(Haarlem 1609 - 1647)


  • Author: Jan Martszen II de Jong (Haarlem 1609 - 1647)

  • Technique: Oil on board 49 x 65 cm

Expert report written by Proff. Giancarlo Sestieri from Rome.

He was a Dutch painter and printmaker of the golden age, specializing in battle painting.

He was the son of Jacobus Martens (1579 / 1580-1647), who was his first teacher, and grandson of Esaias van de  Velde, who continued his education in the art of painting and who particularly influenced its style.

In 1626 he probably moved to The Hague with his father. It was active from 1632 or 1628 and up to 1641, a period for which dated works exist. Probably some of his works, in the period 1628, 1629, are under the name of his father, so he subsequently signed his paintings with JM D. Jonge. This behavior led to suppose the existence of another painter M.de Jong. In 1629 he returned to Harlem, where he worked until 1645.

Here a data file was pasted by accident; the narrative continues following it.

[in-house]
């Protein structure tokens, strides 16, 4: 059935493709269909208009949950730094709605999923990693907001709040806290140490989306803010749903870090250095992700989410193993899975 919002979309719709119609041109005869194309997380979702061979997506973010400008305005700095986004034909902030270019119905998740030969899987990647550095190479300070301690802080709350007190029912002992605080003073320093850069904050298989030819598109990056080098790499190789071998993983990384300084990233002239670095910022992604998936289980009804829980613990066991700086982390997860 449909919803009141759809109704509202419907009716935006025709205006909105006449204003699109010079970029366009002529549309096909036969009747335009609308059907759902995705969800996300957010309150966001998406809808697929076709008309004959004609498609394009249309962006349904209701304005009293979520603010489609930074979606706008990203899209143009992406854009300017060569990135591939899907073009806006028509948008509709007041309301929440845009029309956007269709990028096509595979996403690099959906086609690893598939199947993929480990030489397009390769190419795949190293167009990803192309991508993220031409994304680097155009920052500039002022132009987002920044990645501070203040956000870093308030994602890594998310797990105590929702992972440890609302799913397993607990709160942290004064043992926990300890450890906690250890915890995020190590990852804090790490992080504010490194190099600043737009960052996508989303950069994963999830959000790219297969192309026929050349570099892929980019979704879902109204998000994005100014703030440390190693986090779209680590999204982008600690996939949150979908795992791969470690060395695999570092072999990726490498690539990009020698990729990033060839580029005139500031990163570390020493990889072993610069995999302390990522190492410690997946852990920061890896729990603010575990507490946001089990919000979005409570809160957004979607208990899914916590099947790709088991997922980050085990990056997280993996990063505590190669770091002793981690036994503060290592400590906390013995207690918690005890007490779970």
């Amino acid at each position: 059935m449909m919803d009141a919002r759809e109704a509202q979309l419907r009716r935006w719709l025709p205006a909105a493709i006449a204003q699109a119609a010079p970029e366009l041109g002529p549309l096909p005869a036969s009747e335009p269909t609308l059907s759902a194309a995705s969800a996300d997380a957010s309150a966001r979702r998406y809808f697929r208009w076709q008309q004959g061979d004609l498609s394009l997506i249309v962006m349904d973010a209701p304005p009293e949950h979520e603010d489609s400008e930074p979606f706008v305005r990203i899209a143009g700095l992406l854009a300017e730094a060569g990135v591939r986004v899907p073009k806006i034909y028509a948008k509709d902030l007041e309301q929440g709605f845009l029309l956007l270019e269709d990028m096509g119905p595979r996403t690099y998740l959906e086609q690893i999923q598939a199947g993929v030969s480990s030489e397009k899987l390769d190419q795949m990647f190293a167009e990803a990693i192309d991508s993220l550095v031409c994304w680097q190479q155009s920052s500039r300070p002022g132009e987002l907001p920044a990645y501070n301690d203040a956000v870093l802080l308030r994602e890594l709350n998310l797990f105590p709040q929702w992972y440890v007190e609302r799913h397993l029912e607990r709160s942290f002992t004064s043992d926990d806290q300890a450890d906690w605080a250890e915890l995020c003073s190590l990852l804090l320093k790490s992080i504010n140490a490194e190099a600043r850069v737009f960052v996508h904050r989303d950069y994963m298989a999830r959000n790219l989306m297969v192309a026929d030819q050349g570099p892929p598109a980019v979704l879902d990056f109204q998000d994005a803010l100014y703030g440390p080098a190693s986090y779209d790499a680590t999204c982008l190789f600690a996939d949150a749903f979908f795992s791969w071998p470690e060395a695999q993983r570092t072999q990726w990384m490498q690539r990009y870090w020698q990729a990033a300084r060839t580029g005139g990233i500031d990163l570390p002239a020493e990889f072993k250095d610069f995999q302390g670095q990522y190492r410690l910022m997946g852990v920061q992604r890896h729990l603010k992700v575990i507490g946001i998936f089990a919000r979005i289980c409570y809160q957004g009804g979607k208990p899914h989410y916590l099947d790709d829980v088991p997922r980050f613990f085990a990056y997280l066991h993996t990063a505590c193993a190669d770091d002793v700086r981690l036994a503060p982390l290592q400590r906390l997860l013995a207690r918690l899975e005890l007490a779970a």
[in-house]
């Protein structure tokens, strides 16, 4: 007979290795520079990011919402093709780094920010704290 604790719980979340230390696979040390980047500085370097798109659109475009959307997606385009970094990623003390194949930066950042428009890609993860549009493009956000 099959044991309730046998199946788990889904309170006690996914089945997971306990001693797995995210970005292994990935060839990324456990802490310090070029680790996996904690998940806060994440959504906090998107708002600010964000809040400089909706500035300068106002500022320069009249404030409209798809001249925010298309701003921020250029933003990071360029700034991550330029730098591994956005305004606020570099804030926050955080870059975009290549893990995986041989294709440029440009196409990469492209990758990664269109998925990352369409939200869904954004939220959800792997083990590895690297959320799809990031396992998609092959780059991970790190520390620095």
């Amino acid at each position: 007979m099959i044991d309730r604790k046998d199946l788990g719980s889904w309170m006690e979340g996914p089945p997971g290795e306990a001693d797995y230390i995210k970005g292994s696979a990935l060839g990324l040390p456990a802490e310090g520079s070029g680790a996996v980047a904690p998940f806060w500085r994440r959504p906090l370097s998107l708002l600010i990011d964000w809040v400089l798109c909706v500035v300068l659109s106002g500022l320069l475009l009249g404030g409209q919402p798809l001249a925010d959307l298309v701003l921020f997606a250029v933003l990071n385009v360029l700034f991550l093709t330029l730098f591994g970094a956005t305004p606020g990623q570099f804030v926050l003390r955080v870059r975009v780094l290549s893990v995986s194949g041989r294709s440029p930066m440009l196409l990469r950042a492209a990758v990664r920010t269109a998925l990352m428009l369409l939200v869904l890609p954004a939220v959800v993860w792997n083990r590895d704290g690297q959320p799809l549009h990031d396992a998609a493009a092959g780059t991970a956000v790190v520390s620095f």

On 26 November 1633 he married Philipina Torel of Amsterdam. From 1633 to 1638 he was active in Amsterdam. He also worked in Delft.

Among his most representative works are: 2 battles from the Sydervelt collection (Amsterdam, 1766), of great impact, the Portrait of Frederick Henry of Orange, on horseback at the siege of the city of Grol, rendered in a detailed and vigorous way, with the collaboration of Michiel van Mierevelt. His other noteworthy work is The Battle of Lutzen. Other battle scenes can be found today in Vienna and Riga.

In addition to battle scenes, he also made portraits, painted animals, especially horses, and landscapes. He collaborated with Bartholomeus van Bassen by adding the figures in one of his paintings representing the interior of a church.

It was his pupil Jan Asselyn.

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